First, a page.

- One and only one beer truly survived the blind taste test. This is Sam Adams, which 10 tasters independently ranked "best" without knowing they were drinking a fancy beer. (They knew it was darker than the others but couldn't have known whether this was some trick off-brand sneaked into the test.)
- Don't serve Grolsch unless you know people will consider it exotic, or unless you've invited me.
- Apart from Sam Adams and Grolsch, the tasters really had trouble telling one beer from another. This conclusion is implicit in many of the findings, but it was really obvious during the experiment itself, when the confident look of men-who-know-their-beer quickly turned to dismay and panic as they realized that all the lagers tasted pretty much the same.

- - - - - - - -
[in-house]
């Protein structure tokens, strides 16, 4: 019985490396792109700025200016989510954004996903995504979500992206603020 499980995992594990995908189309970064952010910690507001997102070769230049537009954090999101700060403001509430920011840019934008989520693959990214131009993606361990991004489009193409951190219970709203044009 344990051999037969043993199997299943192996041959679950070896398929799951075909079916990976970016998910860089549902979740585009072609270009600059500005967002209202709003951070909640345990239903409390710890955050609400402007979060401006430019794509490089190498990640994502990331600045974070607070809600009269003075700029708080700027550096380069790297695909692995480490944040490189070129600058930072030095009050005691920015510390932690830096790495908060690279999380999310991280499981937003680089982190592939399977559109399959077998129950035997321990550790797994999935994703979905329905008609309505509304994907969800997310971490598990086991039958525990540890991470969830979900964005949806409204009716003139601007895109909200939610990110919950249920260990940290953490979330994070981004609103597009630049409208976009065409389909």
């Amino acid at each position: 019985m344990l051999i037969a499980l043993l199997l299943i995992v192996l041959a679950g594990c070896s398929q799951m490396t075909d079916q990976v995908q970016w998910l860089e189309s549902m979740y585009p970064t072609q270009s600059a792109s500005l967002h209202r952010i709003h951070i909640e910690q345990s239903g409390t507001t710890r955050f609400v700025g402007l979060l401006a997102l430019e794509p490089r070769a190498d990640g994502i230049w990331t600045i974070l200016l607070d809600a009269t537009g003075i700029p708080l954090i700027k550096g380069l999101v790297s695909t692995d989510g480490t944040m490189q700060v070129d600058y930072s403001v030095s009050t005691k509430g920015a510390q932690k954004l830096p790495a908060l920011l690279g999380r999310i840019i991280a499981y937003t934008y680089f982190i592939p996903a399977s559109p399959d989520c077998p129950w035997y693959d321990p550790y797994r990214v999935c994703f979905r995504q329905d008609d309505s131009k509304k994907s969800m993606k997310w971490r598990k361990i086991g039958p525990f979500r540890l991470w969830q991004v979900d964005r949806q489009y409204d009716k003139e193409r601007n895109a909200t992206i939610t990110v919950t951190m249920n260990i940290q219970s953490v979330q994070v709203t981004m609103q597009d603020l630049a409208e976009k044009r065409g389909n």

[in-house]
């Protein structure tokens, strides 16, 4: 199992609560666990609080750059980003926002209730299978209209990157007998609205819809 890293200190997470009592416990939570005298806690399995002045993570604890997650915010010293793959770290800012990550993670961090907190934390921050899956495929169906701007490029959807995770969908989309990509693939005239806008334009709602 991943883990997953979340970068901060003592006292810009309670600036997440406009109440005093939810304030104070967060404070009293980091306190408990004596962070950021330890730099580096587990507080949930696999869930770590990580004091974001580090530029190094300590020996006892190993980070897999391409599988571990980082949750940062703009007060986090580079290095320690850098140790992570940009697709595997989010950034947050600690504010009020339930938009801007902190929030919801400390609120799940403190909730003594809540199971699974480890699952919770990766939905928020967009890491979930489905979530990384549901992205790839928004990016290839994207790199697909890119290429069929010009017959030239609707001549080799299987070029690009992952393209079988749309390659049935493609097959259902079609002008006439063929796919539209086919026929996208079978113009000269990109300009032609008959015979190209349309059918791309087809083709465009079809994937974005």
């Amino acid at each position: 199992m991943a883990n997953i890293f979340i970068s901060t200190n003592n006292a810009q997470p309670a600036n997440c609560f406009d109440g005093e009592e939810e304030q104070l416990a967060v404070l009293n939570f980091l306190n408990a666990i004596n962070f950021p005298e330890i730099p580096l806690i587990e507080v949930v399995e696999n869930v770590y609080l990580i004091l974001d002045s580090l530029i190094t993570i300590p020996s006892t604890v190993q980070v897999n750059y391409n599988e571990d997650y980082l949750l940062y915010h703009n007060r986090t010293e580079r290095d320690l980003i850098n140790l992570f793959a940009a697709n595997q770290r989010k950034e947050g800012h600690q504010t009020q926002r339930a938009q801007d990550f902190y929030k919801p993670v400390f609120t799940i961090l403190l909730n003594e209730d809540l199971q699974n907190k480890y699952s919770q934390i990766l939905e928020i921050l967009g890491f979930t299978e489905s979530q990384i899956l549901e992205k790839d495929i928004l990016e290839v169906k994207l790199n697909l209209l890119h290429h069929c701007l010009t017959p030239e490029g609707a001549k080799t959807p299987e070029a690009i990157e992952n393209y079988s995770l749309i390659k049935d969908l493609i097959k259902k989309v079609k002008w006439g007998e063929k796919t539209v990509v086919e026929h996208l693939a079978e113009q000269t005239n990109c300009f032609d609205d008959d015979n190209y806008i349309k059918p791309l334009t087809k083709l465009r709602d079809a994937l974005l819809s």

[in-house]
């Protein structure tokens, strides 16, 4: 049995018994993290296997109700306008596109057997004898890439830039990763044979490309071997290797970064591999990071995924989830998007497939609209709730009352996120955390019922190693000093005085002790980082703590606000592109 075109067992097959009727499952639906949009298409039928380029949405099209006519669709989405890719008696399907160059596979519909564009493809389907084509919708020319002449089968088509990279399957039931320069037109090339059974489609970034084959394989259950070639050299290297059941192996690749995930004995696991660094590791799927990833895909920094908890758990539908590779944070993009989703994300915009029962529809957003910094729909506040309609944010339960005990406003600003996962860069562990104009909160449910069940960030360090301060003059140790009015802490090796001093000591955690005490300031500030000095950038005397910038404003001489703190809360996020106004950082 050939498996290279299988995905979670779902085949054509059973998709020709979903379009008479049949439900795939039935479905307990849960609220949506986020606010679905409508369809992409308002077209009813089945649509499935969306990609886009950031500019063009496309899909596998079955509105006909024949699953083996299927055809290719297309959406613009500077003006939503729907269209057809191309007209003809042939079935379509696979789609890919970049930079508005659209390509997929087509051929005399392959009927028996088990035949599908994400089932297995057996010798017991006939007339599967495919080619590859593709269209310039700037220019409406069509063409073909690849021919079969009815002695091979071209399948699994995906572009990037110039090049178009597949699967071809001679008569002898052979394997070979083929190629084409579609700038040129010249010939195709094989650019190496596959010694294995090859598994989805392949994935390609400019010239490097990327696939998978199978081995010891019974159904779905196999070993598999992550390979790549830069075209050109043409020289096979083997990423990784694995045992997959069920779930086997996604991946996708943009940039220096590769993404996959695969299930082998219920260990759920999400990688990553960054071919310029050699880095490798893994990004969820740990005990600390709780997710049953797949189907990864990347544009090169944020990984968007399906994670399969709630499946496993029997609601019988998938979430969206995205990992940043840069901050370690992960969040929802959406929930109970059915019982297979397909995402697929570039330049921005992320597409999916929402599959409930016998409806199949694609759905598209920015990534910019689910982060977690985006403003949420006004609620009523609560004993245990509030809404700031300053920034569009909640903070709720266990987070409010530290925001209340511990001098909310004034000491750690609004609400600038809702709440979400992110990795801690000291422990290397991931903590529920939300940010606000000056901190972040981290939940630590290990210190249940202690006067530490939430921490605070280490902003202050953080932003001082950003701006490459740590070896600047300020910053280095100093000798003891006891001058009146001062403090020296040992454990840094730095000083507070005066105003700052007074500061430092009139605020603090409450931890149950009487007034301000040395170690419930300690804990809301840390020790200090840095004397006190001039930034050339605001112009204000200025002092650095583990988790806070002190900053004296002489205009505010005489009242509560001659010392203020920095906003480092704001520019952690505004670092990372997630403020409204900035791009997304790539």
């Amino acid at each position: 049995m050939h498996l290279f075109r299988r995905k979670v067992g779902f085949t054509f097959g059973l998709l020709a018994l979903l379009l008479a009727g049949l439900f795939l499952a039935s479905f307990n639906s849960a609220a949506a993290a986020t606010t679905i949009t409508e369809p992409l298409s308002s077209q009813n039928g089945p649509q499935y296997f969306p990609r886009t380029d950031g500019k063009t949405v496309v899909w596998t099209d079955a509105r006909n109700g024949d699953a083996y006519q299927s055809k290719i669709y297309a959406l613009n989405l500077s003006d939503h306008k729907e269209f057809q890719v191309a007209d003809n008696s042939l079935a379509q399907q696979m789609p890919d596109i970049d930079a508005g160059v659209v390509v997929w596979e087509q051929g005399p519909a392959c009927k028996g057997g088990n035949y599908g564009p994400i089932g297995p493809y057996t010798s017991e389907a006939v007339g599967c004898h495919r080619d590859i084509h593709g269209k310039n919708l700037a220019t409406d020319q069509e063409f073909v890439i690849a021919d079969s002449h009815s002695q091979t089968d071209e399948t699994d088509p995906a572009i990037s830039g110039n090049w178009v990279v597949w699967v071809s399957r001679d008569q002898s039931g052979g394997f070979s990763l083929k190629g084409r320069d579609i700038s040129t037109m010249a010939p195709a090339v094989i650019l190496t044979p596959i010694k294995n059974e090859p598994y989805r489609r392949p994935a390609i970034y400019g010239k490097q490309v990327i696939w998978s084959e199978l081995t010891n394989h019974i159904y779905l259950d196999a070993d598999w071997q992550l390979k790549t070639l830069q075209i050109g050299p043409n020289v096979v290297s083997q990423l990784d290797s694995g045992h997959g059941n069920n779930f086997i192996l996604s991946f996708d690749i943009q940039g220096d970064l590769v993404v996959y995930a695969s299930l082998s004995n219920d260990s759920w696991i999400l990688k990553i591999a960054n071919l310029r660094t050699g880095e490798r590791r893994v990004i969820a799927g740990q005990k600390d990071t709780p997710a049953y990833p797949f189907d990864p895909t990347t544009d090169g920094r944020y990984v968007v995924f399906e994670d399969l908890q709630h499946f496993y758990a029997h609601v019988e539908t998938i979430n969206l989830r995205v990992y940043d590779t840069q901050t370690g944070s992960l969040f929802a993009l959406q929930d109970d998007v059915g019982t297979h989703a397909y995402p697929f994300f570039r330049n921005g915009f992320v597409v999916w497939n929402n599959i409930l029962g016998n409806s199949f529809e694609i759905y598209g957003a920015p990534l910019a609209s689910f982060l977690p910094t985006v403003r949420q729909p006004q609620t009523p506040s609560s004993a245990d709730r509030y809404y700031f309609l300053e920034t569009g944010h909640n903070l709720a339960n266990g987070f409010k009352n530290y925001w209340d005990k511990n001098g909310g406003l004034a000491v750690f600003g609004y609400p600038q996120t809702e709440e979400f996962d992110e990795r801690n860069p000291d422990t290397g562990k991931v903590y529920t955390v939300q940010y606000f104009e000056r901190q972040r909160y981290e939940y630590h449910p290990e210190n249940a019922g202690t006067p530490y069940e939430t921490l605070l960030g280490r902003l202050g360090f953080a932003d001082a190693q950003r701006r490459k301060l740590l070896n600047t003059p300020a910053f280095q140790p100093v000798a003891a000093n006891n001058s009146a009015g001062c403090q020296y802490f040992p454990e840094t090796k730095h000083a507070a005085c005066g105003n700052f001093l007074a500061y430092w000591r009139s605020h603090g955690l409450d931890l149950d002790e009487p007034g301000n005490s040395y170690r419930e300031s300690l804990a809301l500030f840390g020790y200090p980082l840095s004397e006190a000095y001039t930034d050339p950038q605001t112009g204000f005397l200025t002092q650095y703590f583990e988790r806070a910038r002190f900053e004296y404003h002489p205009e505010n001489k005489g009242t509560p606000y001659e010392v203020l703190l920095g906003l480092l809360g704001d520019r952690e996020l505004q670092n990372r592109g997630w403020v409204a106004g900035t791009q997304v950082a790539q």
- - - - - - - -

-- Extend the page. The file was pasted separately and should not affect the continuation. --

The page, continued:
The evidence suggests other implications about specific beers. For instance, the comments about Coors Light are much less enthusiastic than the average-or-better numerical rankings. Most tasters paused to complain about it--"fizzy and soapy"--before giving it reasonable marks. But the main implication, and the most useful consumer news from this study, is a radically simplified buying philosophy for lager beers. Based on this study, rational consumers should:
1) Buy Sam Adams when they want an individual glass of lager to be as good as it can be.
2) Buy Busch at all other times, since it gives them the maximum taste and social influence per dollar invested.
The detailed rankings and comments for all tasters on all beers may be found
Next installment: fancy beers.